“We need to show our local ANC [1B] that the voices of protest do not necessarily represent the community at large,” Previte says in the petition.

Previte explains that the restaurant is in the process of negotiating with the small group of protesters — she is trying to enter a voluntary agreement with the group to address all concerns about noise, crowds and parking.

“We have already made a number of concessions in the name of compromise, a better understanding of like businesses and a better understanding of the community’s concern with some of the things we applied for,” Previte said in an email.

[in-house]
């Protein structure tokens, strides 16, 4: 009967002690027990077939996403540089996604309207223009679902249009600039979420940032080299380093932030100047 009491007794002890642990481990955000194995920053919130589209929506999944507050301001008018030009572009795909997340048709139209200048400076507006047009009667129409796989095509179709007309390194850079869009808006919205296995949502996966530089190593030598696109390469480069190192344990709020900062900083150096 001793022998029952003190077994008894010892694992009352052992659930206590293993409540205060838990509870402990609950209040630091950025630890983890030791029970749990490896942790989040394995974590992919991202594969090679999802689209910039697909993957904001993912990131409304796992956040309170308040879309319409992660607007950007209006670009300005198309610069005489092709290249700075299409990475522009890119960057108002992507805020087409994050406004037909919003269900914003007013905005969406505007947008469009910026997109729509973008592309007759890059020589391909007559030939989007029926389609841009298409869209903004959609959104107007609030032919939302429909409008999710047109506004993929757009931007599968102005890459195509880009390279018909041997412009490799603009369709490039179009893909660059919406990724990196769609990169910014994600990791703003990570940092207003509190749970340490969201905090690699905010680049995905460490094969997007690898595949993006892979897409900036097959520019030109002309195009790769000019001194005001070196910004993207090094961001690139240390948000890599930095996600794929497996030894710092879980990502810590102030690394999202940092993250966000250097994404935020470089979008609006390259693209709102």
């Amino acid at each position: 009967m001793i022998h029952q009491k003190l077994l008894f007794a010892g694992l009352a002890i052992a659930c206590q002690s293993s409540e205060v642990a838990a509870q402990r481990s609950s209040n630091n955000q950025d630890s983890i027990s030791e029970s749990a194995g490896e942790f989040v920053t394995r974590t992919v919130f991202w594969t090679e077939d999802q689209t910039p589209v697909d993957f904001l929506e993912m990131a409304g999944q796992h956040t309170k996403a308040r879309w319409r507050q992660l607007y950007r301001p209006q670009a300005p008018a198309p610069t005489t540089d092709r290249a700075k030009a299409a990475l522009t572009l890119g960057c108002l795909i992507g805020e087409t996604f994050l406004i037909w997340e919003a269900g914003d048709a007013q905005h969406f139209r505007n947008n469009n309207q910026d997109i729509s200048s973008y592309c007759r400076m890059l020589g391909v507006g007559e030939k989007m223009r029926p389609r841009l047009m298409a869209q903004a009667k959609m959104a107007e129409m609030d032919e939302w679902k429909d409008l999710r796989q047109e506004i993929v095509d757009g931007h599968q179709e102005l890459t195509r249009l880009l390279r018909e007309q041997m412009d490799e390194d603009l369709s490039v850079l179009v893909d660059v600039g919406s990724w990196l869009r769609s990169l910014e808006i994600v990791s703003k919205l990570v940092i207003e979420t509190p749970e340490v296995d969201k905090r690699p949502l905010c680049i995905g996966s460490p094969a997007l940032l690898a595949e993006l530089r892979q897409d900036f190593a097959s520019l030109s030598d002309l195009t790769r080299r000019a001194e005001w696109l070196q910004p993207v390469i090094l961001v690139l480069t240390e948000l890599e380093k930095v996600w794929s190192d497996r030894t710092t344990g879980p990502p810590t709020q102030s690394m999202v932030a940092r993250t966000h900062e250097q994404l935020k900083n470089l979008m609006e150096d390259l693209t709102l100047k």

“We originally asked to have music in our ‘summer garden,’ which is the backyard and on the patio. We have since agreed not to play any music outside. We’ve agreed to limitations on live entertainment inside. We have agreed to patio hours consistent with neighboring St. Ex. We have agreed to diligently monitor and control the noise coming from our establishment to ensure it does not affect our neighbors,” said Previte.

Previte explains that the purpose of the petition is to let  ANC 1B and community, in general, know that there are a number of supporters for Compass Rose and that the small group of protesters does not represent all the residents of ANC 1B.

The petition signatures will be presented to the full ANC at the meeting during the first week in April.

Compass Rose will feature global foods and drinks in the row house formerly occupied by Café Collage. This dishes will emphasize tastes and flavors that Previte and Greene experienced from several years of traveling.